Earth’s worst mass extinction event happened 252 million years ago when massive volcanic eruptions caused catastrophic climate change. The vast majority of animal species went extinct, and when the dust settled, the planet entered the early days of the Age of Dinosaurs. Scientists are learning about the patterns of which animals went extinct, which species survived and why. This new study was published in PNAS.
The researchers found that while extinction happened rapidly in the oceans, life on land underwent a longer, more drawn-out period of extinctions. People concluded that because the marine extinction happened over a short period, life on land should have followed the same pattern. Researchers found that the marine extinction may be punctuation to a longer, more drawn-out event on land.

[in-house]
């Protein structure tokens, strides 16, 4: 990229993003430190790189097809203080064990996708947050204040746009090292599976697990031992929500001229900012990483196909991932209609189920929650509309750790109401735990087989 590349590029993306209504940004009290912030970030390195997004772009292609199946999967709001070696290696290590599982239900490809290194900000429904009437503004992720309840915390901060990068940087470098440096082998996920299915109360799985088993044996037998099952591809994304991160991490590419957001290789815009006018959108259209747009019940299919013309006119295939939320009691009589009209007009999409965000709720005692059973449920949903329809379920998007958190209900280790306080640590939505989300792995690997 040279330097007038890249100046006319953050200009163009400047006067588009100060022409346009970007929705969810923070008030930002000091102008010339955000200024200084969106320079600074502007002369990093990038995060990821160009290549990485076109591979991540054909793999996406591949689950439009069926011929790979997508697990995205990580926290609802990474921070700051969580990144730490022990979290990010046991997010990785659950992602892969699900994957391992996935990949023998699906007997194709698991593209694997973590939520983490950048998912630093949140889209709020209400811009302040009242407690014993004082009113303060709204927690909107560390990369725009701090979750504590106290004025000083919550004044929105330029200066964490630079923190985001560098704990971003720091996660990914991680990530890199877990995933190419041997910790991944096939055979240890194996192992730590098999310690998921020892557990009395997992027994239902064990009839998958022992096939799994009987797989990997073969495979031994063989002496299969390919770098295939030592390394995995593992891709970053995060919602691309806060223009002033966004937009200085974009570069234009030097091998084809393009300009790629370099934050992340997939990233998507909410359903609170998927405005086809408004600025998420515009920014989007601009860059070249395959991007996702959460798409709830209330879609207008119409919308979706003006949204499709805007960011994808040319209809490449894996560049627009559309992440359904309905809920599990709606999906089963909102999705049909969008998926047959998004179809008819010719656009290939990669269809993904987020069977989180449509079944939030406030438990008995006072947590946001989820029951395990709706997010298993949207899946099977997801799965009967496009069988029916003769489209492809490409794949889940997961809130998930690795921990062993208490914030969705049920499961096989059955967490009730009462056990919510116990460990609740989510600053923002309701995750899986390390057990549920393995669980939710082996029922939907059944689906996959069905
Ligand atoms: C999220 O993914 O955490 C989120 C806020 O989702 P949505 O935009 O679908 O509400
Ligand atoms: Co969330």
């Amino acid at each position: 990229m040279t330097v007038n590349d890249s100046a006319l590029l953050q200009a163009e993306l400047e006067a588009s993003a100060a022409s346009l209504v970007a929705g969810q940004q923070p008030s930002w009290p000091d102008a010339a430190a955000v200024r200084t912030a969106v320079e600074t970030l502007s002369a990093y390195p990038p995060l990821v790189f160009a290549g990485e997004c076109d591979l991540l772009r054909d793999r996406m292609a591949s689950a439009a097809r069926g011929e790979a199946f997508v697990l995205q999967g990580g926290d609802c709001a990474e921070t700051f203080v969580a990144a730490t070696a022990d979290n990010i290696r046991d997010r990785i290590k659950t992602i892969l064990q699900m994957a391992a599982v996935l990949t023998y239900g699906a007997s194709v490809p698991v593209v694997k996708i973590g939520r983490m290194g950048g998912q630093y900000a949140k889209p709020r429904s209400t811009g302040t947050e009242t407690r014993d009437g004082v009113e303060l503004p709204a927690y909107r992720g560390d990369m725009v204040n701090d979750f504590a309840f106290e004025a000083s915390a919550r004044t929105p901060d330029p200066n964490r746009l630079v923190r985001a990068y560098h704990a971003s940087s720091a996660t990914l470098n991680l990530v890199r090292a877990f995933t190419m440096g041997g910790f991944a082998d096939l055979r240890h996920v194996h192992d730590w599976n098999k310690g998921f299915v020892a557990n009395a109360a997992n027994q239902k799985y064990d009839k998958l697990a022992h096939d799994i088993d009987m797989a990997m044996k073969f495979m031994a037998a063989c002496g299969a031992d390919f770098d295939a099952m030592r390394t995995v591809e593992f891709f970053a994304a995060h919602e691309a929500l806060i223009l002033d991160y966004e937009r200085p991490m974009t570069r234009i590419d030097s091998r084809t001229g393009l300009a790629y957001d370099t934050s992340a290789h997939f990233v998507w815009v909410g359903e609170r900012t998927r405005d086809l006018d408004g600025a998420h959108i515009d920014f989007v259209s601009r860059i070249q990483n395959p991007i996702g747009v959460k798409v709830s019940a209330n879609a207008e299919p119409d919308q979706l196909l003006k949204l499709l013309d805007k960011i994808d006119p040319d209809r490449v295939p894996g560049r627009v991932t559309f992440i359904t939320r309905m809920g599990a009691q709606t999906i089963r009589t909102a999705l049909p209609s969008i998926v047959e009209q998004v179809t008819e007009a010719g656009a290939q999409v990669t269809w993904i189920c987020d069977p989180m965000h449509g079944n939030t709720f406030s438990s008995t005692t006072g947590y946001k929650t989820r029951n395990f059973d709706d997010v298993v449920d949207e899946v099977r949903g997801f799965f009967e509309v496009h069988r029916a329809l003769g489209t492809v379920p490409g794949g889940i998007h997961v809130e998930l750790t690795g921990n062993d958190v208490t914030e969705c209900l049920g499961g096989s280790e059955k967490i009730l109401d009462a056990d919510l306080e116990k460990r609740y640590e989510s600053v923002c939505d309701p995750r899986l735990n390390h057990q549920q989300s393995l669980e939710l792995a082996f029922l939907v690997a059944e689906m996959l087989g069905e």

Paleontologists found that 252 million years ago a mass extinction hit at the end of the Permian period, and within 100,000 years, more than 85% of the species living in the ocean went extinct. The marine version of the end-Permian extinction took up 100,000 years out of the entire 3,800,000,000 years that life has existed which is equivalent to 14 minutes out of a whole year.
Viglietti, Angielczyk, the lead author of the study and their colleagues examined fossils from 588 four-legged fossil animals that lived in what’s now South Africa’s Karoo Basin at the time of the Permian mass extinction. The researchers created a database and separated the fossils by age, grouping specimens by 300,000-year time intervals. This approach allowed the researchers to quantify the appearance and disappearance of different species and look at the bigger picture of life over time, rather than just relying on individual specimens to tell the whole story.